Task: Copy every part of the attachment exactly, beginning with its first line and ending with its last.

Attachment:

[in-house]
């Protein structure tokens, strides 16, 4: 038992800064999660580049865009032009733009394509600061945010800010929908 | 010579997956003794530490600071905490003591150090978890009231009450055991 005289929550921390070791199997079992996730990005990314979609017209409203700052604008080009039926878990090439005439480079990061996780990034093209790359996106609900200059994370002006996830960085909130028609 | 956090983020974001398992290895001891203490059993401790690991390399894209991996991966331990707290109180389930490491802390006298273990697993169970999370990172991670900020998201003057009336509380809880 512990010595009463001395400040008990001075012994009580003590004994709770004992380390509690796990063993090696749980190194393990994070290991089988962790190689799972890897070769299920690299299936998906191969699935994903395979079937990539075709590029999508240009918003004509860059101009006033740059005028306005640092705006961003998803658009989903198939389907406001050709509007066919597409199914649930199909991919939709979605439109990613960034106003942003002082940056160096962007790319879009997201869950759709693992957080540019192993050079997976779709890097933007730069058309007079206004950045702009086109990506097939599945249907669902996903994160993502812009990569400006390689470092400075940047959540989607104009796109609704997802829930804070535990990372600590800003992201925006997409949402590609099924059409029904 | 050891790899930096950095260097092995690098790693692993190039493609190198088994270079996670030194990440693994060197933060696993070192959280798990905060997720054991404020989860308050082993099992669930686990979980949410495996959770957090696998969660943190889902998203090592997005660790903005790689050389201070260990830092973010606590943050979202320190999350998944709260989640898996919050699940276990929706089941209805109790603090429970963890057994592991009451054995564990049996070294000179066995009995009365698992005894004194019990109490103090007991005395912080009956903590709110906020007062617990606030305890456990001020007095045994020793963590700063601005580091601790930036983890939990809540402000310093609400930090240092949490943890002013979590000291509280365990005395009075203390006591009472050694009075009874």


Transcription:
[in-house]
């Protein structure tokens, strides 16, 4: 038992800064999660580049865009032009733009394509600061945010800010929908 | 010579997956003794530490600071905490003591150090978890009231009450055991 005289929550921390070791199997079992996730990005990314979609017209409203700052604008080009039926878990090439005439480079990061996780990034093209790359996106609900200059994370002006996830960085909130028609 | 956090983020974001398992290895001891203490059993401790690991390399894209991996991966331990707290109180389930490491802390006298273990697993169970999370990172991670900020998201003057009336509380809880 512990010595009463001395400040008990001075012994009580003590004994709770004992380390509690796990063993090696749980190194393990994070290991089988962790190689799972890897070769299920690299299936998906191969699935994903395979079937990539075709590029999508240009918003004509860059101009006033740059005028306005640092705006961003998803658009989903198939389907406001050709509007066919597409199914649930199909991919939709979605439109990613960034106003942003002082940056160096962007790319879009997201869950759709693992957080540019192993050079997976779709890097933007730069058309007079206004950045702009086109990506097939599945249907669902996903994160993502812009990569400006390689470092400075940047959540989607104009796109609704997802829930804070535990990372600590800003992201925006997409949402590609099924059409029904 | 050891790899930096950095260097092995690098790693692993190039493609190198088994270079996670030194990440693994060197933060696993070192959280798990905060997720054991404020989860308050082993099992669930686990979980949410495996959770957090696998969660943190889902998203090592997005660790903005790689050389201070260990830092973010606590943050979202320190999350998944709260989640898996919050699940276990929706089941209805109790603090429970963890057994592991009451054995564990049996070294000179066995009995009365698992005894004194019990109490103090007991005395912080009956903590709110906020007062617990606030305890456990001020007095045994020793963590700063601005580091601790930036983890939990809540402000310093609400930090240092949490943890002013979590000291509280365990005395009075203390006591009472050694009075009874």